• resistive - detect contact between two sheets (without a pen)
  • magnetic - capture current pulses from a pen
  • sonic - adaptable to 3d - no special surface


(source: Matok Wikipedia 2006 CC-BY-SA)

Speech Recognizers

Speech recognition software converts audio signals into text.  Because narrative is highly interpretive, speech recognition often requires human review.  One area of application has been the health-care domain.  Other areas include aircraft and telephony. 

List of Speech Recognition Software


Speech Recognition Mascot (source: Wagner Wikipedia 2008 CC_BY)

Error rates on some speech recognition software are as low as 1%, while on others as high as 50%.  Progress is slow and difficult to measure in this field.

Eyetrackers

Eyetracking tracks eye movements.  Eyetrackers use a low power laser that reflects off the retina.  As the direction that the eye faces changes the reflection changes. 

Eyetrackers have been used in military applications and UI research.  This device is not suitable for drawing, since the eye does not move in straight lines.


(source: Wikipedia 2009 PD)

3-D Devices

Devices that operate in three dimensions are still in their infancy.  Much research needs to be done in this area.

Navigation in 3-dimensions involves selecting not only position but also orientation.  The shift from 2 dimensions to 3 dimensions is a shift from 2 degrees of freedom to 6 degrees of freedom. 

We measure changes in orientation with respect to a point ahead and along our line of sight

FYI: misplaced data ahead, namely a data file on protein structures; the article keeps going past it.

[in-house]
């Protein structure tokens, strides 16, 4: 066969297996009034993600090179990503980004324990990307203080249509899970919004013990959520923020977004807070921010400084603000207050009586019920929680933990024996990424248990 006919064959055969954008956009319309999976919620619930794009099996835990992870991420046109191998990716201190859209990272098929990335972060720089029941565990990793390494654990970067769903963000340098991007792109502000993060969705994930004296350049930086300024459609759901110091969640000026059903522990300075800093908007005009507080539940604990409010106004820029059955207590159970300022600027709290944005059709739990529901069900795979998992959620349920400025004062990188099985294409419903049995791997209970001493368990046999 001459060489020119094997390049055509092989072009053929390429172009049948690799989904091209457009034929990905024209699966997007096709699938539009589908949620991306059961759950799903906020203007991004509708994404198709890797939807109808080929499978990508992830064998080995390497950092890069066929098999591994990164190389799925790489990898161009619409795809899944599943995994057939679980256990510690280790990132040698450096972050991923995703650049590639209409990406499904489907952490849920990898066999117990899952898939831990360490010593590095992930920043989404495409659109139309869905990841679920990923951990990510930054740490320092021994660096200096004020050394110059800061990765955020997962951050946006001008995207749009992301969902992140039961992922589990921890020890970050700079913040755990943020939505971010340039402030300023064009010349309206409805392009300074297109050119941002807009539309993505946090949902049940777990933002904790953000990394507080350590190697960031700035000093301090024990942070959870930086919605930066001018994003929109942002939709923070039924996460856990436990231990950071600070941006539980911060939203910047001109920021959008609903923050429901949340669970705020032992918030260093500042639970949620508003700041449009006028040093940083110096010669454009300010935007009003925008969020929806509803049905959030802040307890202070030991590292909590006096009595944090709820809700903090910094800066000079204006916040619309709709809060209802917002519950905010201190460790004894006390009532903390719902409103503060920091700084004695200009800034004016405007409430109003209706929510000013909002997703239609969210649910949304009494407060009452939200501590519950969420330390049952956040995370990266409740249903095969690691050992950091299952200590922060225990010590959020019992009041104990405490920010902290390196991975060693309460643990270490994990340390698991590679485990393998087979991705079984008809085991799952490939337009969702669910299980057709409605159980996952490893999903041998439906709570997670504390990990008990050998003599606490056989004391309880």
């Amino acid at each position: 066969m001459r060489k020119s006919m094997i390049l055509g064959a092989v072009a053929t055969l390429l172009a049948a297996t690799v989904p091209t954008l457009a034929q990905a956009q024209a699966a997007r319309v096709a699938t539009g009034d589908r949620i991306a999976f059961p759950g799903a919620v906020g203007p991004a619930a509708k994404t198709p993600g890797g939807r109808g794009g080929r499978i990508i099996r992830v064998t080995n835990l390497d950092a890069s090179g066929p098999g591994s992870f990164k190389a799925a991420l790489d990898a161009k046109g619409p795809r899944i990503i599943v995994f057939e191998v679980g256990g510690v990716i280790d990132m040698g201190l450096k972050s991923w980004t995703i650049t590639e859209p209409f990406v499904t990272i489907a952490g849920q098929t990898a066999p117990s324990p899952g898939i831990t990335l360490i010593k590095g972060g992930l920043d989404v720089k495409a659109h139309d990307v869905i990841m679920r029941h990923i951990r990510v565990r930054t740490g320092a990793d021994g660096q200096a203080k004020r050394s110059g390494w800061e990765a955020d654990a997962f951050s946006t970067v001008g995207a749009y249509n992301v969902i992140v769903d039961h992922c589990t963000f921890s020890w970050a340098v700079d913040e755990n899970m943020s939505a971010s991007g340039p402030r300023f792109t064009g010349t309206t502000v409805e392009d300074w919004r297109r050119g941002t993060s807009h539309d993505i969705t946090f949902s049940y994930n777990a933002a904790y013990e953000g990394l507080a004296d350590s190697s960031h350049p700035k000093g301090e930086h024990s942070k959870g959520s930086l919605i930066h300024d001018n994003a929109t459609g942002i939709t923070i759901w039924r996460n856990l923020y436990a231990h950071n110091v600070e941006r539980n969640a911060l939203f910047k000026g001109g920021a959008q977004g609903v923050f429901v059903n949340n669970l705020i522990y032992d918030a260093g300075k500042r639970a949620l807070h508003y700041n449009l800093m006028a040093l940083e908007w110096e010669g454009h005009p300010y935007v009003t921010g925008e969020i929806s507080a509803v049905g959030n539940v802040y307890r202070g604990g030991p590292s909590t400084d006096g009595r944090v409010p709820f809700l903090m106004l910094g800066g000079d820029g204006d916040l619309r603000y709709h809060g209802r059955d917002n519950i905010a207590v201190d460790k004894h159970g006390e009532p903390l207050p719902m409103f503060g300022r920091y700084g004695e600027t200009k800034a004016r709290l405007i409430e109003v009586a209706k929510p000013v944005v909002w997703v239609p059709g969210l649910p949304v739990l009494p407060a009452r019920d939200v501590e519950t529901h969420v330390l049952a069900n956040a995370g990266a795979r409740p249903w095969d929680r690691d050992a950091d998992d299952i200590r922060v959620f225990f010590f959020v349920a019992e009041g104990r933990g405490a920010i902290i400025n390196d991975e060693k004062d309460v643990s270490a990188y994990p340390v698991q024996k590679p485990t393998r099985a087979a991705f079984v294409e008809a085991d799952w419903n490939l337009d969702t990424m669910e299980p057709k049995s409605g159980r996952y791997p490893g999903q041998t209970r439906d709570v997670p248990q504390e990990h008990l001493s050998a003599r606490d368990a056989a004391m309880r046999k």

• pitch - move the forward point up or down
  • yaw - move the forward point left or right
  • roll - rotate about the axis to the forward point

Recent shipments of virtual reality devices include:

3-D Mice

3-D mice generally function through ultrasound and provide three rather than two degrees of freedom.

Experiments on 3-D mice have included:

Problems with 3-d mice involving holding them steady in mid-air for any extended period of time.

Data Gloves

Data gloves capture hand movements.  Experiments on data gloves have included:

  • Nintendo's Power Glove - imprecise, difficult to use controls
  • CyberGlove - Lycra glove with optical fibres.  Can measure 10 joint angles and 3-d spatial information along with degree of wrist rotation.


Cyber Glove (source: Jayserinos99 Wikipedia 2009 CC-BY)

3-D Displays

The primary task of current 3-dimensional display devices is to create a sensation of depth for the viewer.  Devices distinguish into two categories:

  • multiple two-dimensional image devices
  • fully three-dimensional image devices

With multiple 2-D devices the viewer is restricted in their movement and the information available.

Multiple 2-Dimensional Displays

Traditional stereoscopic displays involve the user wearing special spectacles that polarize incoming light differently for each eye.

Autostereoscopic displays limit head positions and send different images to each eye.

Stereoscopic vision involves sending slightly different display data to each eye.  The lag between user initiative and system response can cause motion sickness.

3-Dimensional Displays

Volumetric displays consist of voxels (instead of pixels) and display points of light physically within a volume. 

Computer generated holographic displays create light fields that mimic the actual scene.  Currently, this involves too much computation to be practically viable. 

Here is a 1-minute video on Holograms


Exercises